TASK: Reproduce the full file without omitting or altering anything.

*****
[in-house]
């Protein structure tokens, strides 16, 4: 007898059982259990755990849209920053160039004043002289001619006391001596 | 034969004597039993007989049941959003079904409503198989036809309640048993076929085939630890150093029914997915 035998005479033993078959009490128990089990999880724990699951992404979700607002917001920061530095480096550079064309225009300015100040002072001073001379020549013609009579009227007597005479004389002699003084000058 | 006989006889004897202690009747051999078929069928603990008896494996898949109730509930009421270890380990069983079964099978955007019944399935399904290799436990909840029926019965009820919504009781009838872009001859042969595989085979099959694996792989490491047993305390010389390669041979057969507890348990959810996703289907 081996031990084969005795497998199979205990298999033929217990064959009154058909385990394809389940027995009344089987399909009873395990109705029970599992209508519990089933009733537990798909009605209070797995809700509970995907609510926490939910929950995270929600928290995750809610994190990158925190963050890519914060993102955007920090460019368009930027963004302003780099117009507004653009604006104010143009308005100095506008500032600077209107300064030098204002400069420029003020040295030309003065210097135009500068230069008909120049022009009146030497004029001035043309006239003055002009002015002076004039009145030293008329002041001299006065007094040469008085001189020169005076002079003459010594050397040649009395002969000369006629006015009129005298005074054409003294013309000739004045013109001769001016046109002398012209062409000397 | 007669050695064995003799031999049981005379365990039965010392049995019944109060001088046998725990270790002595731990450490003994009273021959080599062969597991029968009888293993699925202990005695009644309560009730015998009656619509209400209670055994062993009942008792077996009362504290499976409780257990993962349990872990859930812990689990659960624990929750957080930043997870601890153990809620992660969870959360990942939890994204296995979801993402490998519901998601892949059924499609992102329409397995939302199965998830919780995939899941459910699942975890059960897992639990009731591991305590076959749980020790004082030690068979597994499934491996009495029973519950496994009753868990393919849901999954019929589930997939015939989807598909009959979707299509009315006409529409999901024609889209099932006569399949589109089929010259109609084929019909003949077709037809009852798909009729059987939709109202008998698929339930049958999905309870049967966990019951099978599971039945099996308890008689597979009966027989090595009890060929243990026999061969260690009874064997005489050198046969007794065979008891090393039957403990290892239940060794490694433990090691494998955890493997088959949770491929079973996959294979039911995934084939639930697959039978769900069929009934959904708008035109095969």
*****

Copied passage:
[in-house]
């Protein structure tokens, strides 16, 4: 007898059982259990755990849209920053160039004043002289001619006391001596 | 034969004597039993007989049941959003079904409503198989036809309640048993076929085939630890150093029914997915 035998005479033993078959009490128990089990999880724990699951992404979700607002917001920061530095480096550079064309225009300015100040002072001073001379020549013609009579009227007597005479004389002699003084000058 | 006989006889004897202690009747051999078929069928603990008896494996898949109730509930009421270890380990069983079964099978955007019944399935399904290799436990909840029926019965009820919504009781009838872009001859042969595989085979099959694996792989490491047993305390010389390669041979057969507890348990959810996703289907 081996031990084969005795497998199979205990298999033929217990064959009154058909385990394809389940027995009344089987399909009873395990109705029970599992209508519990089933009733537990798909009605209070797995809700509970995907609510926490939910929950995270929600928290995750809610994190990158925190963050890519914060993102955007920090460019368009930027963004302003780099117009507004653009604006104010143009308005100095506008500032600077209107300064030098204002400069420029003020040295030309003065210097135009500068230069008909120049022009009146030497004029001035043309006239003055002009002015002076004039009145030293008329002041001299006065007094040469008085001189020169005076002079003459010594050397040649009395002969000369006629006015009129005298005074054409003294013309000739004045013109001769001016046109002398012209062409000397 | 007669050695064995003799031999049981005379365990039965010392049995019944109060001088046998725990270790002595731990450490003994009273021959080599062969597991029968009888293993699925202990005695009644309560009730015998009656619509209400209670055994062993009942008792077996009362504290499976409780257990993962349990872990859930812990689990659960624990929750957080930043997870601890153990809620992660969870959360990942939890994204296995979801993402490998519901998601892949059924499609992102329409397995939302199965998830919780995939899941459910699942975890059960897992639990009731591991305590076959749980020790004082030690068979597994499934491996009495029973519950496994009753868990393919849901999954019929589930997939015939989807598909009959979707299509009315006409529409999901024609889209099932006569399949589109089929010259109609084929019909003949077709037809009852798909009729059987939709109202008998698929339930049958999905309870049967966990019951099978599971039945099996308890008689597979009966027989090595009890060929243990026999061969260690009874064997005489050198046969007794065979008891090393039957403990290892239940060794490694433990090691494998955890493997088959949770491929079973996959294979039911995934084939639930697959039978769900069929009934959904708008035109095969």